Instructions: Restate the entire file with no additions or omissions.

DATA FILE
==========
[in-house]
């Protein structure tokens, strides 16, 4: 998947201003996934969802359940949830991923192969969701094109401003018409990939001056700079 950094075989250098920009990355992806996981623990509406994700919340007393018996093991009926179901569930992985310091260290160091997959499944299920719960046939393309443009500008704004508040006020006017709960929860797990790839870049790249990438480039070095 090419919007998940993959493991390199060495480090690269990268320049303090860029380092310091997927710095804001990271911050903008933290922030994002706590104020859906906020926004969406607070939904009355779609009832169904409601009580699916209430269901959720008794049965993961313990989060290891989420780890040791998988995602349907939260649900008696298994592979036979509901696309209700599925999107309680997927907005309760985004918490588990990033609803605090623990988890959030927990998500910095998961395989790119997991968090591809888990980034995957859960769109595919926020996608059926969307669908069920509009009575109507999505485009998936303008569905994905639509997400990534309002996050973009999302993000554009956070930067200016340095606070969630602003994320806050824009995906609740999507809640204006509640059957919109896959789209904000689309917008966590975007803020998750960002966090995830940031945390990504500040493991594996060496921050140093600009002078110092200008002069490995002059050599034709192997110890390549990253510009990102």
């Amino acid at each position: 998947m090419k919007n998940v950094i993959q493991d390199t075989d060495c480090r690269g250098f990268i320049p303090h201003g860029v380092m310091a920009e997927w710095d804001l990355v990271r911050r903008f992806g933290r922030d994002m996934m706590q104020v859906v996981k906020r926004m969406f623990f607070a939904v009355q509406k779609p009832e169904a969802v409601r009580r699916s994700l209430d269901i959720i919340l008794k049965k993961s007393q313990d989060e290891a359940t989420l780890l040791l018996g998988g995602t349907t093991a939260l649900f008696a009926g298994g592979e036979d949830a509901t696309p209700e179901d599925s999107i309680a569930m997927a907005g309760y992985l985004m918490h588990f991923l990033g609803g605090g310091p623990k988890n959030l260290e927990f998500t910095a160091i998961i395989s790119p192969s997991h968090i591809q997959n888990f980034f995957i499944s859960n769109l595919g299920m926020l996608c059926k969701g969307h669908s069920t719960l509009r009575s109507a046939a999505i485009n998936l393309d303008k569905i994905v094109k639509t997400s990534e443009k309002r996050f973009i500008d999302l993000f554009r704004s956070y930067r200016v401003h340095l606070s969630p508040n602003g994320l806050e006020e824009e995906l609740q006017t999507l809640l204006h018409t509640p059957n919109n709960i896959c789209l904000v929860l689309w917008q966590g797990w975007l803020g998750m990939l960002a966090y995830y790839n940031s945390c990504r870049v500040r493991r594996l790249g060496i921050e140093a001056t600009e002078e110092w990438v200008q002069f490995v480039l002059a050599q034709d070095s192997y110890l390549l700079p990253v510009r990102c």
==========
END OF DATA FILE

[in-house]
């Protein structure tokens, strides 16, 4: 998947201003996934969802359940949830991923192969969701094109401003018409990939001056700079 950094075989250098920009990355992806996981623990509406994700919340007393018996093991009926179901569930992985310091260290160091997959499944299920719960046939393309443009500008704004508040006020006017709960929860797990790839870049790249990438480039070095 090419919007998940993959493991390199060495480090690269990268320049303090860029380092310091997927710095804001990271911050903008933290922030994002706590104020859906906020926004969406607070939904009355779609009832169904409601009580699916209430269901959720008794049965993961313990989060290891989420780890040791998988995602349907939260649900008696298994592979036979509901696309209700599925999107309680997927907005309760985004918490588990990033609803605090623990988890959030927990998500910095998961395989790119997991968090591809888990980034995957859960769109595919926020996608059926969307669908069920509009009575109507999505485009998936303008569905994905639509997400990534309002996050973009999302993000554009956070930067200016340095606070969630602003994320806050824009995906609740999507809640204006509640059957919109896959789209904000689309917008966590975007803020998750960002966090995830940031945390990504500040493991594996060496921050140093600009002078110092200008002069490995002059050599034709192997110890390549990253510009990102």
């Amino acid at each position: 998947m090419k919007n998940v950094i993959q493991d390199t075989d060495c480090r690269g250098f990268i320049p303090h201003g860029v380092m310091a920009e997927w710095d804001l990355v990271r911050r903008f992806g933290r922030d994002m996934m706590q104020v859906v996981k906020r926004m969406f623990f607070a939904v009355q509406k779609p009832e169904a969802v409601r009580r699916s994700l209430d269901i959720i919340l008794k049965k993961s007393q313990d989060e290891a359940t989420l780890l040791l018996g998988g995602t349907t093991a939260l649900f008696a009926g298994g592979e036979d949830a509901t696309p209700e179901d599925s999107i309680a569930m997927a907005g309760y992985l985004m918490h588990f991923l990033g609803g605090g310091p623990k988890n959030l260290e927990f998500t910095a160091i998961i395989s790119p192969s997991h968090i591809q997959n888990f980034f995957i499944s859960n769109l595919g299920m926020l996608c059926k969701g969307h669908s069920t719960l509009r009575s109507a046939a999505i485009n998936l393309d303008k569905i994905v094109k639509t997400s990534e443009k309002r996050f973009i500008d999302l993000f554009r704004s956070y930067r200016v401003h340095l606070s969630p508040n602003g994320l806050e006020e824009e995906l609740q006017t999507l809640l204006h018409t509640p059957n919109n709960i896959c789209l904000v929860l689309w917008q966590g797990w975007l803020g998750m990939l960002a966090y995830y790839n940031s945390c990504r870049v500040r493991r594996l790249g060496i921050e140093a001056t600009e002078e110092w990438v200008q002069f490995v480039l002059a050599q034709d070095s192997y110890l390549l700079p990253v510009r990102c």